Ta-da. One adventure. All that’s left to do is statistics, setting tasks, assigning numbers to things, and maybe throwing in a red herring or two—which I could do another draw from, focused on a shifty-appearing Prime Crater Observatory scientist, perhaps—and I’m ready to go. Even if I had to wing it without much more prepwork, I’ve got characters, setting, motivation, and an idea of what will happen if the players do nothing, and that’s enough to work with on the fly. And all of that from drawing a few cards.
Thank you, Story Engine!
I already asked if you had any writing prompt or idea prompt generators, though if you’ve got more, I’d love to hear about them. What about pre-published adventures, though? Back when I ran D&D 3.5e, I think I ran half-a-dozen groups through a particular Dungeon Magazine adventure, “Mad God’s Key,” as it was a favourite and introduced new players to game mechanics easily. What about you? Have any favourite go-to adventures?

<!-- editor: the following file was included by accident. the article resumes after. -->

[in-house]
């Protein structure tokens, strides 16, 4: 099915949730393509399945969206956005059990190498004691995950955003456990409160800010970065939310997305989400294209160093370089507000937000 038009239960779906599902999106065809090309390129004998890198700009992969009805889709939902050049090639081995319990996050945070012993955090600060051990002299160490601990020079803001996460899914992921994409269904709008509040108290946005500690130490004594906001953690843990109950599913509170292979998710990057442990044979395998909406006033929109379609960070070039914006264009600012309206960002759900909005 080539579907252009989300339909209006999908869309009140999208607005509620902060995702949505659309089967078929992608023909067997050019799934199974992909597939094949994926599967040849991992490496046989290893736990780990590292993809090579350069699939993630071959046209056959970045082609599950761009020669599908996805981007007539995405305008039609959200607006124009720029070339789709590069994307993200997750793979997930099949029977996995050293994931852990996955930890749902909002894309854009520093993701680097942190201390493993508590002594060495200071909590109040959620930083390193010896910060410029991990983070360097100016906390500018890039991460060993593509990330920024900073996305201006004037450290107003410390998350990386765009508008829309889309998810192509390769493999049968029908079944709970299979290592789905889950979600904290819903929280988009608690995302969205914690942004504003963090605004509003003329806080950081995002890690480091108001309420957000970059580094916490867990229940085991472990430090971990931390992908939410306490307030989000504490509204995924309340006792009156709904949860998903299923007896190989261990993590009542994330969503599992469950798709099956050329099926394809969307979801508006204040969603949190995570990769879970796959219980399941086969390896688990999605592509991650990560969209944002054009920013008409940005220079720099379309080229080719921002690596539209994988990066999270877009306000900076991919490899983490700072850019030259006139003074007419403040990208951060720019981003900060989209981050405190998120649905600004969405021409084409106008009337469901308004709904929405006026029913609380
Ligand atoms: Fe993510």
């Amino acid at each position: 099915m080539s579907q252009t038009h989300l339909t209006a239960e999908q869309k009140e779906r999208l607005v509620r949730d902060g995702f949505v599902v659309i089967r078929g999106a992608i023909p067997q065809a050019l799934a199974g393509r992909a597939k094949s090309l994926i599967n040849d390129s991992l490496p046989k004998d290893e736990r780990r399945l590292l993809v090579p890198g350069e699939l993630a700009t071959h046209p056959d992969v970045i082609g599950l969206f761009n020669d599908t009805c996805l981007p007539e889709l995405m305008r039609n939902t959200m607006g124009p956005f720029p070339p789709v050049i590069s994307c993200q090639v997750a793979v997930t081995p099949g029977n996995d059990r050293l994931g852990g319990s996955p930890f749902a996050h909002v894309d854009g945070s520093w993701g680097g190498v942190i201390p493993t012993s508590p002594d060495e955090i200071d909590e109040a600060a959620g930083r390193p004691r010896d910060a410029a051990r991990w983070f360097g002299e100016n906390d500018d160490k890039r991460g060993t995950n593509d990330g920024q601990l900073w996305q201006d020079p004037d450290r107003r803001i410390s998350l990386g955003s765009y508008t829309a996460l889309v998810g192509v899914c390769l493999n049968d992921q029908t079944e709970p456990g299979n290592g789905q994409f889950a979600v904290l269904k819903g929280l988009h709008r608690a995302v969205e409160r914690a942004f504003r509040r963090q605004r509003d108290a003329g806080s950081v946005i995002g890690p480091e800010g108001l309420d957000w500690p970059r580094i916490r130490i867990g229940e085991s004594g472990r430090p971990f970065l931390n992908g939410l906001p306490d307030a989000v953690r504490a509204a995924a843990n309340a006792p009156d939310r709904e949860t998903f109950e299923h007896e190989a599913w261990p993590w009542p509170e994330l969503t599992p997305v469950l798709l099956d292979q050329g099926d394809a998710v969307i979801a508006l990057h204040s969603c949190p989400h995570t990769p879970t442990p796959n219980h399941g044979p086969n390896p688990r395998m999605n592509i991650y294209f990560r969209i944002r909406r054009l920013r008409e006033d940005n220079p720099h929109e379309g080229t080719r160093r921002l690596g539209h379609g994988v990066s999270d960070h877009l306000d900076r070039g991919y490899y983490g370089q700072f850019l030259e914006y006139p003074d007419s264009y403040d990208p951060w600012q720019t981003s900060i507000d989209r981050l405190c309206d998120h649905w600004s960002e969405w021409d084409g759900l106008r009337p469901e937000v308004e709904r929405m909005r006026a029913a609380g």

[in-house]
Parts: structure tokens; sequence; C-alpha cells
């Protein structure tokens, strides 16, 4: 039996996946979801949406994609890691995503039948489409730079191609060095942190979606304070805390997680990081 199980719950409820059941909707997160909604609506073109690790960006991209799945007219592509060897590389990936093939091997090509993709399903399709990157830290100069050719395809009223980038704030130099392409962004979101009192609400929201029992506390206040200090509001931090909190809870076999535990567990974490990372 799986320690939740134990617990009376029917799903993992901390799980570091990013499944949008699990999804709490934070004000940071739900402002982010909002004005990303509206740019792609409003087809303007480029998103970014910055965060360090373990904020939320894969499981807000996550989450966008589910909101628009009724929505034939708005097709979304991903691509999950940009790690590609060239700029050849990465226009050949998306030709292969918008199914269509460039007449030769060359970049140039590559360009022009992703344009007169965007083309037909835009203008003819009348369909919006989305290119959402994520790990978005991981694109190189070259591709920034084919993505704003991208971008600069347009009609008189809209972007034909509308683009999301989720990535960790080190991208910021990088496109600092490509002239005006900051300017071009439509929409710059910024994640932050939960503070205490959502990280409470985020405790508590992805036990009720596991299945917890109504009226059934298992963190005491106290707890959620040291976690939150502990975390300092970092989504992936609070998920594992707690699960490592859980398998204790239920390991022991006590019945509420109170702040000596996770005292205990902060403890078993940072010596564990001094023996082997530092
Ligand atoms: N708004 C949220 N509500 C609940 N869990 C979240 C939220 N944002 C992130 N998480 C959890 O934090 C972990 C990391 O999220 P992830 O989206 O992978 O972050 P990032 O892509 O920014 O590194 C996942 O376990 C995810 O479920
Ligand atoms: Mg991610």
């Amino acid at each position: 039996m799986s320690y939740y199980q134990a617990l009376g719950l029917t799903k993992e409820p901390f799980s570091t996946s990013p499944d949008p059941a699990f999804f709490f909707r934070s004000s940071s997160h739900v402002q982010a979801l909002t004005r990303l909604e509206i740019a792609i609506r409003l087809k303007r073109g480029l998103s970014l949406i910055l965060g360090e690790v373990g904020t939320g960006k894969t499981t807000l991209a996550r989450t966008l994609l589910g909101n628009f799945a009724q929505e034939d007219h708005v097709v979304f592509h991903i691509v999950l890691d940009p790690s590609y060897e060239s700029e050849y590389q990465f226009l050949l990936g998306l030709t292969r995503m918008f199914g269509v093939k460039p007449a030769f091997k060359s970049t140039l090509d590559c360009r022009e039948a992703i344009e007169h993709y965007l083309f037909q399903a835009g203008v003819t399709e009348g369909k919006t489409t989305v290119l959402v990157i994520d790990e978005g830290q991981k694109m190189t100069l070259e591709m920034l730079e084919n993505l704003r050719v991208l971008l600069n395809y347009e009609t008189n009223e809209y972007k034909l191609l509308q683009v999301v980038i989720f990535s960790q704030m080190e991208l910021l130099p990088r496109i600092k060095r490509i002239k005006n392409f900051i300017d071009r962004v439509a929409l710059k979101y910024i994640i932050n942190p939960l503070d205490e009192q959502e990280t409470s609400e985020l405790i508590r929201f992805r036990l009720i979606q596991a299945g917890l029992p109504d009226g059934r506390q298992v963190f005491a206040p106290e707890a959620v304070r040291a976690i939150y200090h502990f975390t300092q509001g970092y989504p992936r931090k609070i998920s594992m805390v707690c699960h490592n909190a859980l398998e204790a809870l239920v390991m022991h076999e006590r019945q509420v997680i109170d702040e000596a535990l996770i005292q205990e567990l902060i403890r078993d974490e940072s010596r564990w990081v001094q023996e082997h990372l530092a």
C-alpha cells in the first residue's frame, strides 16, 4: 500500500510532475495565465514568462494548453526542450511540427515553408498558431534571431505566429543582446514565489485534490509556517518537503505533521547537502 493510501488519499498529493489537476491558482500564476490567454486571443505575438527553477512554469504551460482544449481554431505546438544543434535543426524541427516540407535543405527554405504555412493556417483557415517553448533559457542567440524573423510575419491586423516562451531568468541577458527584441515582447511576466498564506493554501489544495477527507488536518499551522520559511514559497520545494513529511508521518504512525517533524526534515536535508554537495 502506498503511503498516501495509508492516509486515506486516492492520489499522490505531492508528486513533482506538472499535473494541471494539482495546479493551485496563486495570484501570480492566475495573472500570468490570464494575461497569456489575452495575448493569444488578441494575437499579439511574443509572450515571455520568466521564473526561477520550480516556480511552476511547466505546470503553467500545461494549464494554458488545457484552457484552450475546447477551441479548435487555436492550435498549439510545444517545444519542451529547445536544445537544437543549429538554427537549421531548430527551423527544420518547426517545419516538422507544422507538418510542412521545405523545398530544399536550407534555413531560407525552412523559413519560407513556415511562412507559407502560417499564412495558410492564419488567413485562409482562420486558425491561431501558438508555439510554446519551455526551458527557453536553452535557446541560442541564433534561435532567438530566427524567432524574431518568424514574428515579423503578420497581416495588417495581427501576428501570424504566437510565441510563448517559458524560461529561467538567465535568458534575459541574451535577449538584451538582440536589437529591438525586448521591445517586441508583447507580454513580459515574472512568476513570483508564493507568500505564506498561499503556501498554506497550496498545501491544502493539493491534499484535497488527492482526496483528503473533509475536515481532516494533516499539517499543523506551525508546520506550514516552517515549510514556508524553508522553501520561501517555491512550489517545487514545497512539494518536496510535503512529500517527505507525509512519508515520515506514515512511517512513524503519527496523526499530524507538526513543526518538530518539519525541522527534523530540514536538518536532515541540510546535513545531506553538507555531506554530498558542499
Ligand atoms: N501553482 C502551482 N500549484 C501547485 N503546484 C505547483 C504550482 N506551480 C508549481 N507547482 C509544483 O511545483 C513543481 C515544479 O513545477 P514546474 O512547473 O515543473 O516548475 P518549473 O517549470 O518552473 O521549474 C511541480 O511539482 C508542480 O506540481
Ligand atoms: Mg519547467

3 thoughts on “Tabletop Tuesday — Story Engine, or “What to do when your idea well dries up before a session” (part two)”
The Story Engine looks pretty handy. I love that people are creating stuff like this. There are just so many clever things out there.
As for a go-to adventure, I’d have to say Shadows over Bogenhafen. If you’re not familiar, this was the 2nd part of the Enemy Within campaign for the original Warhammer Fantasy RPG (though Cubicle 7 has since released a new version for their take on the game). I have run for it WFRP, Fantasy Hero, and multiple versions of D&D over the years. I think it offers great RP opportunities and works well for veterans and new players alike.
I’ve never played Warhammer! I only know it from friends who played in University at the local gaming club.